School of Built Environment, Engineering and Computing

Development of Key Performance Indicators to Influence Contractors' Carbon Reduction Behaviour

Suhaib is an enthusiastic civil and environmental engineer with interests in applying the principles of waste management, circular economy, and sustainability to different sectors of the economy. He is currently completing a doctoral research where he is utilising the principle of performance measurement system and grounded theory to develop a carbon management protocol that will drive carbon reduction during building construction process and serve as a carbon performance tool for contractors. He holds a Distinction in MSc (Eng) Environmental Engineering and Project Management.

Suhaib looks at the camera, background is plain

Tell us a bit about yourself and your path into the PhD program

Prior to moving to Leeds in 2019, I was working as an Operations Manager in an oil and gas trading firm in the United Arab Emirates and was running a waste management social enterprise on a part-time basis. However, I have always wanted to pursue a postgraduate degree in Environmental Engineering due to my deep interest in waste management and the environment generally. Hence, when I was awarded the Commonwealth Shared Scholarship in 2019 to study MSc (Eng) Environmental Engineering and Project Management at the University of Leeds, it was an offer I could not resist. During my master’s programme, I knew I still wanted to do a PhD within the environment space. Therefore, when I was made aware of the construction carbon reduction PhD research at the School of Built Environment, Engineering and Computing (BEEC) at Leeds Beckett University, it seemed like a great opportunity for me, based on my background as a civil and environmental engineer.

Why did you choose Leeds Beckett?

One of the things that drew me to Leeds Beckett was my current doctoral research opportunity as it was advertised then. I saw from the advert that it was going to involve working with the industry and this has been my goal as I have always loved the convergence of the gown and town because I believe there has to be a level of collaboration between the research community and industry to ensure that the solutions provided by academics are readily applicable in the business world. Apart from this, I have always been fascinated by the design and structure of the university’s city centre campus buildings and have looked forward to being a part of the community.

What is your research about and what makes you passionate about it?

My doctoral research is looking at developing key performance indicators that will drive contractors to reduce the carbon footprint of construction projects. This is very important at this time when the world is facing a major climate crisis, with governments across the world developing policies and industries putting together strategies to drive down their carbon emissions. I will say the research is quite dynamic since carbon reduction requires a multipronged approach in achieving the desired result and a lot of stakeholders (industry practitioners, policy makers and researchers) keep pushing various agendas which as a doctoral researcher, I have to keep myself abreast of to ensure that I capture all opinions that might have an impact on my research. This makes the research interesting and worthy to pursue.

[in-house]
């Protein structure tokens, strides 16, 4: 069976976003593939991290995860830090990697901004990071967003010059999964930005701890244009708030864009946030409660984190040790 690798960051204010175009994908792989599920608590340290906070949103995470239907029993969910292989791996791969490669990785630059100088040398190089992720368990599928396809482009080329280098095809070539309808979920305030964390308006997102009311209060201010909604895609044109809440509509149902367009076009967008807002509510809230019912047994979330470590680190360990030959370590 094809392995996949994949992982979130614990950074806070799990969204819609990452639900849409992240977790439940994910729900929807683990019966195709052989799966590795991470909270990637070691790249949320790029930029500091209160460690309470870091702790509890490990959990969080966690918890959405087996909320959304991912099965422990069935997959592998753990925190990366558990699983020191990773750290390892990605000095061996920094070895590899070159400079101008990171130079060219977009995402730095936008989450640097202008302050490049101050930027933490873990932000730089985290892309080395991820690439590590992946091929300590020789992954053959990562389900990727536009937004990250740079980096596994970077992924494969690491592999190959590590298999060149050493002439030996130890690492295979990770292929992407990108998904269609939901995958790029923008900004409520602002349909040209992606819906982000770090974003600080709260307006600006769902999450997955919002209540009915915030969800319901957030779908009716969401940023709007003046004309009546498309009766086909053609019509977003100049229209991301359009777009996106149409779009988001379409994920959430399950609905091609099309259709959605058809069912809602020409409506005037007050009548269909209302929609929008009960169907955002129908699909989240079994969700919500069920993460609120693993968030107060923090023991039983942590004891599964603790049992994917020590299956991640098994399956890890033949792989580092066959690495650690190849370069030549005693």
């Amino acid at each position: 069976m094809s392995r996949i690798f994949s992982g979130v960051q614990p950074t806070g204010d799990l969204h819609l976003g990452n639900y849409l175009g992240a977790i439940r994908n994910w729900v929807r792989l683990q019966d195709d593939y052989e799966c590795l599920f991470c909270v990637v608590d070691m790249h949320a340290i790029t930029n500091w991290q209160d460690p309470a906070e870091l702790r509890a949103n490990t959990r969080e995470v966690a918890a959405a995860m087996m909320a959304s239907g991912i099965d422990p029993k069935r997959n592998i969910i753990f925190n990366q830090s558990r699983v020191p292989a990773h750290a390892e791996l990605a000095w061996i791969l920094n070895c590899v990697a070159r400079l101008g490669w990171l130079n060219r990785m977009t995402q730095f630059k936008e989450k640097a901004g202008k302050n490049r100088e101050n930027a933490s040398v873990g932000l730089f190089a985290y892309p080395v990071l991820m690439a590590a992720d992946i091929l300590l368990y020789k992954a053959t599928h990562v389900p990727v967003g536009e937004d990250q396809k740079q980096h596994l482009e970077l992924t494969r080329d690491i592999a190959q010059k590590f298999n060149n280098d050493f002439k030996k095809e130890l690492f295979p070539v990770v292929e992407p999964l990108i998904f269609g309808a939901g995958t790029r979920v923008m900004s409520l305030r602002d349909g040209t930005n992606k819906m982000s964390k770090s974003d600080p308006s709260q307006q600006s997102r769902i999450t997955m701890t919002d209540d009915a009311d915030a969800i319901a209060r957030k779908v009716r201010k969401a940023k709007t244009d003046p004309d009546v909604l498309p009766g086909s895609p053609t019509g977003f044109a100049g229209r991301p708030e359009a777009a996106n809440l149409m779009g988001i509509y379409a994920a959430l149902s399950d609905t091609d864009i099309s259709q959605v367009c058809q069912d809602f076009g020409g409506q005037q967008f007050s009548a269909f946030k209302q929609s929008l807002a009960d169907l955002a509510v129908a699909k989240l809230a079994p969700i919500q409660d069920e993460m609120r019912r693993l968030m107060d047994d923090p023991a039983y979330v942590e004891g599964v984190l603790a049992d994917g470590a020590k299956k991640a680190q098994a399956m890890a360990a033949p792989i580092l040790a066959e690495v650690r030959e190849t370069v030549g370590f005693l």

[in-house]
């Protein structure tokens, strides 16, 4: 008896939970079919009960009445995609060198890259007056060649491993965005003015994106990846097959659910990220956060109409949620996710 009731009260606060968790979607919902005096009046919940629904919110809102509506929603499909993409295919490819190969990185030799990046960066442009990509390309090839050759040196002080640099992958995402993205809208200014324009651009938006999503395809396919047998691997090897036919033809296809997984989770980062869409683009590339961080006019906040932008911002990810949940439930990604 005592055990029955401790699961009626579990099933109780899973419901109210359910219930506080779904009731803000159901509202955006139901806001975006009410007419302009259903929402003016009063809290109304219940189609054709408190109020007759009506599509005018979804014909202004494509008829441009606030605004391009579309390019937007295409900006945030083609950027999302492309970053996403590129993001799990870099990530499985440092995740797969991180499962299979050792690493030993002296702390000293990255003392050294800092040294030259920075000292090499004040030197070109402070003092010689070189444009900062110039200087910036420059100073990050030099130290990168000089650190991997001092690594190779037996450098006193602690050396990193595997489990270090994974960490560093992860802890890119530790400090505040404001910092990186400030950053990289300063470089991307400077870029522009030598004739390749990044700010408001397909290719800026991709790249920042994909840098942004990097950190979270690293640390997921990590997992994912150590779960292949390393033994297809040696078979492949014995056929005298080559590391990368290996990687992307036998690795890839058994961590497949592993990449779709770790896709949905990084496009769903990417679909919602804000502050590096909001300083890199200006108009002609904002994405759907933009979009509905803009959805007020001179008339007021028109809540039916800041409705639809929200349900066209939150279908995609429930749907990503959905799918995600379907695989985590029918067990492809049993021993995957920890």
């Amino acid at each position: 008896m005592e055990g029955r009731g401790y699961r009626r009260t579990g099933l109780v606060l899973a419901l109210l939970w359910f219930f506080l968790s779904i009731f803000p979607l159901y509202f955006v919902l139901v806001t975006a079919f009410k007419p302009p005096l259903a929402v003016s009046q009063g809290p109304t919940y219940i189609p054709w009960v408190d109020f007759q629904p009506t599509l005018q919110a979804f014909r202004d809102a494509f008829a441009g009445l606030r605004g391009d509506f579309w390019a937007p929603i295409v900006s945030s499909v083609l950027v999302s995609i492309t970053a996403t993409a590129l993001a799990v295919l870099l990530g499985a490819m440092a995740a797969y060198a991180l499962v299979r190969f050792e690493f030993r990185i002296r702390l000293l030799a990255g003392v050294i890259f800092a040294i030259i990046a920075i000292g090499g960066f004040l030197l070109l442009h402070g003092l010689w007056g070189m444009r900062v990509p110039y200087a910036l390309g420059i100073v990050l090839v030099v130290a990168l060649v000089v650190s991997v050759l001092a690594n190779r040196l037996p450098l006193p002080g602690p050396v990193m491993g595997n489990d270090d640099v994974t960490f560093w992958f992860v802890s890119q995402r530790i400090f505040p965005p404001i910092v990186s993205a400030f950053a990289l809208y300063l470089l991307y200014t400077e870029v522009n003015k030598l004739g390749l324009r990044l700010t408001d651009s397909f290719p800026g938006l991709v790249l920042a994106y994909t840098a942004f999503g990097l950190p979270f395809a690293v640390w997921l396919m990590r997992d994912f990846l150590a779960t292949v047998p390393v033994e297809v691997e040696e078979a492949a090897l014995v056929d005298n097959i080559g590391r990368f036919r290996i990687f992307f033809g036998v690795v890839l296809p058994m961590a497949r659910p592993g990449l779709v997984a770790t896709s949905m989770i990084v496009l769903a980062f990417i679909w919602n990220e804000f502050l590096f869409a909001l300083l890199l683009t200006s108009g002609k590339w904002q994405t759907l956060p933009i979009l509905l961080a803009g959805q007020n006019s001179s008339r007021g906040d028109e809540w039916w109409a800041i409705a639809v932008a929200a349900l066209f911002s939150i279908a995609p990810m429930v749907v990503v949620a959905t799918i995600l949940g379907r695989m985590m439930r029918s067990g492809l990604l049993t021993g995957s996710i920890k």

How have you applied what you’ve learned from your work at the School of Built Environment, Engineering and Computing?

Since commencing my PhD study six months ago, I have presented a poster on "Contractors' Carbon Reduction Behaviour during Construction Project" at the School’s Doctoral Symposium which was well accepted and aroused a lot of debate. Also, I will be presenting a papertagged, "The Role of Contractors in Reducing Carbon during Construction" which again is a result of my doctoral research at the International SEEDS conference hosted by Leeds Sustainability Institute (which is part of the School) in September. I have also extended the learnings from my research beyond the School and presented part of my research work to different stakeholders within the construction industry and research community including being on the expert panel with industry leaders from YORhub, Willmott Dixon, and Kier at the YORhub Sustainability webinar with participants from different UK government stakeholders including city councils, major contractors in the UK, and consultancy firms.

Furthermore, I got a scholarship to attend a Green Building Solutions Summer School hosted by the University of Natural Resources and Applied Life Sciences, Vienna, Austria to further strengthen and complement my research work. I believe the learnings from this summer school programme combined with those gained from my research work and interaction with the industry will assist me to take on teaching responsibility within the School. This will allow me to contribute to knowledge dissemination if and when the opportunity arises, whilst strengthening partnerships with the industry by deploying the findings of my research.

What has been your favourite experience at Leeds Beckett? How would you reflect on your time as a postgraduate researcher at Leeds Beckett?

I enjoy the training programmes being organised by the Graduate School as they have really served as a means of enlightenment and assisted in developing my research skills, especially those related to grounded theory, which up until starting my PhD at Leeds Beckett were relatively unknown to me. I equally appreciate the willing nature of the university staff to help, irrespective of whether they are in BEEC or not.

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